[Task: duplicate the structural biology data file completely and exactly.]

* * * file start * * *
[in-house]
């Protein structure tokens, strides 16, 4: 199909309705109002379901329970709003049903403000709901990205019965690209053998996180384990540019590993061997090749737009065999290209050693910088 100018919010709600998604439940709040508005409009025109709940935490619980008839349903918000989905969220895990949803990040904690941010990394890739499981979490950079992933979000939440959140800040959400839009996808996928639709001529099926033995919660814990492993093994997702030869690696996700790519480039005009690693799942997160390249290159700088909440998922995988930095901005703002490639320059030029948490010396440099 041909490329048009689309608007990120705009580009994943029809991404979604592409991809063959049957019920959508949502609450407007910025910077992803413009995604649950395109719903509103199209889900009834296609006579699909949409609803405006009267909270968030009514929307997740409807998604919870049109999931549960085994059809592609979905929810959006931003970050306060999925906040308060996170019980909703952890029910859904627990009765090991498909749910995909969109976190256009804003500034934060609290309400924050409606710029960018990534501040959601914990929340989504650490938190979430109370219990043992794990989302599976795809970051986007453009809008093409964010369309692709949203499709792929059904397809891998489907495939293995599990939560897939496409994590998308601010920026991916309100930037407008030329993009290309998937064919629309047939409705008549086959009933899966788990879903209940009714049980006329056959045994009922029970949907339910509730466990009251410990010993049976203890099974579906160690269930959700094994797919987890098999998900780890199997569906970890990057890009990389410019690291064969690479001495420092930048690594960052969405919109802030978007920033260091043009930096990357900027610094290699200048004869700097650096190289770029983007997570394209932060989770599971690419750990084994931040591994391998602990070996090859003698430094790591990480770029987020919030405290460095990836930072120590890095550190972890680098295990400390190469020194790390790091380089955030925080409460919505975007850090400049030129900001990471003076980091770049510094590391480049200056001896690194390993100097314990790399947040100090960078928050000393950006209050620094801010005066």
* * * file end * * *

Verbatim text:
[in-house]
């Protein structure tokens, strides 16, 4: 199909309705109002379901329970709003049903403000709901990205019965690209053998996180384990540019590993061997090749737009065999290209050693910088 100018919010709600998604439940709040508005409009025109709940935490619980008839349903918000989905969220895990949803990040904690941010990394890739499981979490950079992933979000939440959140800040959400839009996808996928639709001529099926033995919660814990492993093994997702030869690696996700790519480039005009690693799942997160390249290159700088909440998922995988930095901005703002490639320059030029948490010396440099 041909490329048009689309608007990120705009580009994943029809991404979604592409991809063959049957019920959508949502609450407007910025910077992803413009995604649950395109719903509103199209889900009834296609006579699909949409609803405006009267909270968030009514929307997740409807998604919870049109999931549960085994059809592609979905929810959006931003970050306060999925906040308060996170019980909703952890029910859904627990009765090991498909749910995909969109976190256009804003500034934060609290309400924050409606710029960018990534501040959601914990929340989504650490938190979430109370219990043992794990989302599976795809970051986007453009809008093409964010369309692709949203499709792929059904397809891998489907495939293995599990939560897939496409994590998308601010920026991916309100930037407008030329993009290309998937064919629309047939409705008549086959009933899966788990879903209940009714049980006329056959045994009922029970949907339910509730466990009251410990010993049976203890099974579906160690269930959700094994797919987890098999998900780890199997569906970890990057890009990389410019690291064969690479001495420092930048690594960052969405919109802030978007920033260091043009930096990357900027610094290699200048004869700097650096190289770029983007997570394209932060989770599971690419750990084994931040591994391998602990070996090859003698430094790591990480770029987020919030405290460095990836930072120590890095550190972890680098295990400390190469020194790390790091380089955030925080409460919505975007850090400049030129900001990471003076980091770049510094590391480049200056001896690194390993100097314990790399947040100090960078928050000393950006209050620094801010005066």